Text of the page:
Francis Hooper, designer

Ben Hoyt
Francis Hooper and models

World is a New Zealand fashion label that really lives up to its name. Prism editor Ben Hoyt chats about business and fashion with their chief designer, Francis Hooper. (Or download an audio recording of the full interview (MP3, 6.7MB). Please note that this recording is unedited.)

How did you come up with the name?

We wanted something that wouldn’t box us in … something timeless. We didn’t want a name that would just conjure up pretty-girl dresses or whatever. With world we can pretty much do whatever we want underneath that name, from sublime to verging on ridiculous. But of course the other side is the fantasy. We wanted to be world-wide.

Do you also try to incorporate a sense of Kiwi in your design or business processes?

Well, in the sense that it’s from here, but we don’t wear the badge on our lapel. It just becomes too parochial or political, and you kill the spark of creativity. We don’t go “Kiwi” or “Aotearoa” – that can take away from what’s great about the product. But we proudly say “Made in New Zealand” on our labels, and I believe it’s obvious where we’re from because of the way we approach things.

What inspired you to take up fashion design?

I fell into it, really. I’m not trained and have never taken a fashion course … I used to be a DJ. It was amazing, I just needed a job, and ended up at Commes des Garons, and then with John Galliano, who’s now of course world famous. I was lucky.

News articles make it sound like it was really easy for you and your wife Denise to start world back in 1989. What’s one key piece of advice you have for starting a business?

Really easy! [laughs] They sensationalise. They talk about us as one of the “big brands”. Of course we were a big brand, but only because we were one of the first. My advice is to work really hard, that’s the only key thing. If you think 40 to 50 hours, that’s a [fashionably colourful language] Victorian unionist ideal … try 70 to 100 hours. Oh, the second thing is, just have a real belief in your talent.

What are some of the unfashionable things involved in starting a fashion business?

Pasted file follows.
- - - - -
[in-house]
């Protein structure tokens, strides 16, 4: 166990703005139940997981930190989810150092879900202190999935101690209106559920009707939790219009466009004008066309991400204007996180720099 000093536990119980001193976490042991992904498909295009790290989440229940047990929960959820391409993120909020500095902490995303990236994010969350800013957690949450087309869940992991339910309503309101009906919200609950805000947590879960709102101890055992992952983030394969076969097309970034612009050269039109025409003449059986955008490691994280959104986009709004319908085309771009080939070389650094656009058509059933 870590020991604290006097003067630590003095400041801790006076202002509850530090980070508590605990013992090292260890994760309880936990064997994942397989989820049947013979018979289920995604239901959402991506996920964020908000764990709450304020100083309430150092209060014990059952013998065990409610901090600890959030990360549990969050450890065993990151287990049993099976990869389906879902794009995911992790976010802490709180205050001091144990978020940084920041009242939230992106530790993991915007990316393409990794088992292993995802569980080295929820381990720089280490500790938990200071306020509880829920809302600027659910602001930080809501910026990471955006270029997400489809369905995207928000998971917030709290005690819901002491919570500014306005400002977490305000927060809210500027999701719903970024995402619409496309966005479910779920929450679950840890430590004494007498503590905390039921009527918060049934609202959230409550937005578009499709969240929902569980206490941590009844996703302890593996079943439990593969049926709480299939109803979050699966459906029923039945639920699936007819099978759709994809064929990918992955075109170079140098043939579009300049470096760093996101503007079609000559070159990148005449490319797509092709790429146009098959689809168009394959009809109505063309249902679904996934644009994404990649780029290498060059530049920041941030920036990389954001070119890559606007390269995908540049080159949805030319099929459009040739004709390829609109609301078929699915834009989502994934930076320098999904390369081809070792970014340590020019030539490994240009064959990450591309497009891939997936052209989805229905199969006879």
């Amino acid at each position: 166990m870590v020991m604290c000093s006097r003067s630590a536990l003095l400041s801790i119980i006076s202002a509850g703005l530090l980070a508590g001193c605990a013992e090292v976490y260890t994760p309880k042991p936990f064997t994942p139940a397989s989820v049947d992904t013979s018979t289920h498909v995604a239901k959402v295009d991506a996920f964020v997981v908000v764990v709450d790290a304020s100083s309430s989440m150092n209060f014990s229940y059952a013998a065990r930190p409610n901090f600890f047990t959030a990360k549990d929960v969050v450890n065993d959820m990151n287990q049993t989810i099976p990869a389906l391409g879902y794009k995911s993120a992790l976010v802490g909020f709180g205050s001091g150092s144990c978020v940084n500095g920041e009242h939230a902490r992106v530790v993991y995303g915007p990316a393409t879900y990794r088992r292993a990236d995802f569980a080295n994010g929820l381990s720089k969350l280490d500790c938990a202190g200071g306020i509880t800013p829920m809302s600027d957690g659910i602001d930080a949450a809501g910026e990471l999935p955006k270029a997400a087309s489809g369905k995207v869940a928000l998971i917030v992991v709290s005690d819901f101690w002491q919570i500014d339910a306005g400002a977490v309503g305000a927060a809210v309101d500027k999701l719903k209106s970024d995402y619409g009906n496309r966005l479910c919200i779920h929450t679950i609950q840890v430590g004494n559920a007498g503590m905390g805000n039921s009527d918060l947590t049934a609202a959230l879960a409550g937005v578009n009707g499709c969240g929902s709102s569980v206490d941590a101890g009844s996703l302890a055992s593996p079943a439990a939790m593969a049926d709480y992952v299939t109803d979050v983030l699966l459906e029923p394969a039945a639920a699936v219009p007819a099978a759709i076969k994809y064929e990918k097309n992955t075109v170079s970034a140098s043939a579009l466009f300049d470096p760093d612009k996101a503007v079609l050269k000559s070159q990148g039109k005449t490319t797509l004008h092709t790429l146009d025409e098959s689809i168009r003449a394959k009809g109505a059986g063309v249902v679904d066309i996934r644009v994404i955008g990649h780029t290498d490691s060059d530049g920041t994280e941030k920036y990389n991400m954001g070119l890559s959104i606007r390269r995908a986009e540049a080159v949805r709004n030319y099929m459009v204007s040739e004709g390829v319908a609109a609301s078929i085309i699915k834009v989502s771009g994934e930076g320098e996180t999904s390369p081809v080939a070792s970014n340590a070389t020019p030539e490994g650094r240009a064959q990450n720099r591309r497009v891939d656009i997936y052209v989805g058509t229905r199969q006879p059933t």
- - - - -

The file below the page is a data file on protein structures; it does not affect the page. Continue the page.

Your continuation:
There’s nothing unfashionable, really, it was a clean slate. New Zealand was uneducated in fashion, and we’re always trying to convince and educate the NZ public and the global public. We knew we had to do this if they were going to take us seriously.

World is usually described as being “avant-garde” or “experimental”. Are these labels you’d use yourself?

“Avant-garde” is kind of a redundant word. Fashion’s gotten so slick, and it’s become a bit of a lie, really, so much of it’s just bull[snip]. We’re still leaders in our field of fashion, but we do so much more – menswear, children’s, women’s, accessories. To say “avant-garde” is too limiting.

So who would your major buyers and wearers be?

Everyone, really. Our average customer is 30 … well, we have lots of 20-somethings, but equally we have a lot of women up to their late forties. They want colour, something different, great shape. And men from 20 to 50 come to us. But we don’t really design clothes for a specific sector, we’re still very “true” as designers. We don’t do market research and focus groups and all that – I mean, we’re not McDonalds. And I think true fashion should be like that.

How does a particular design get from the catwalk to the buyer?

Why it’s succeeded for us is that we run our own stores in New Zealand. There’s a true honesty there – if we believe in something, we’ll make it and put it in our shops and show it to you. Internationally it’s different – the catwalk is totally different from the store. All you’ll ever see is a very watered-down version of the brand, so they lose it. We often stand out like a sore thumb, and the bad side is that you could hate it!

Has technology and the Internet affected your business?

At present it’s made it harder for us, actually. We’re still old-fashioned, we work on patterns, we work on cloth and cutting. We don’t sell on the net … you need to see the cut, the colour, the feel.

Getting philosophical, what do you think is the purpose of fashion design? What about the purpose or meaning of clothing?

Fashion is to seduce, to excite, to create beauty and sexiness in both men and women. You can’t walk around naked, you just can’t do that. Fashion is the sexy end of clothing, and a reflection of society. Most people don’t realise how important it is to global culture. Society at present places huge value on fashion – rightly or wrongly.

My wife and I are expecting a baby, and have to start looking at kids’ clothing. What are some of the special things you have to think about with world Baby?

First of all, we’re running a business, so it’s got to be practical, washable, wearable … we only use natural fibres. Basic practicality actually comes to the forefront. A baby has to be fireproof and warm. We play to the adult, but we make sure baby is protected. But we don’t go too crazy. My concern is that mum and dad don’t go out and spend $900 on baby.

How do you balance work and social life, or work and family – or are they too intertwined to talk about balancing?

They have been, yes. If you go back and do the timeline, we got married and opened the business all in the same month, and then had a daughter in the same year. I have been accused of not being able to switch off, though my wife is a lot more departmentalised.

How do you and Denise complement each other in your design efforts?

Denise is the serious one and I’m the silly one, we’re really chalk and cheese. We’ve succeeded because we respect each other’s opinions. Trust is the most important thing, and this involves money, time, direction. And also, we’re married, not just partners in business, and that means forever … at least we hope it does! [laughs]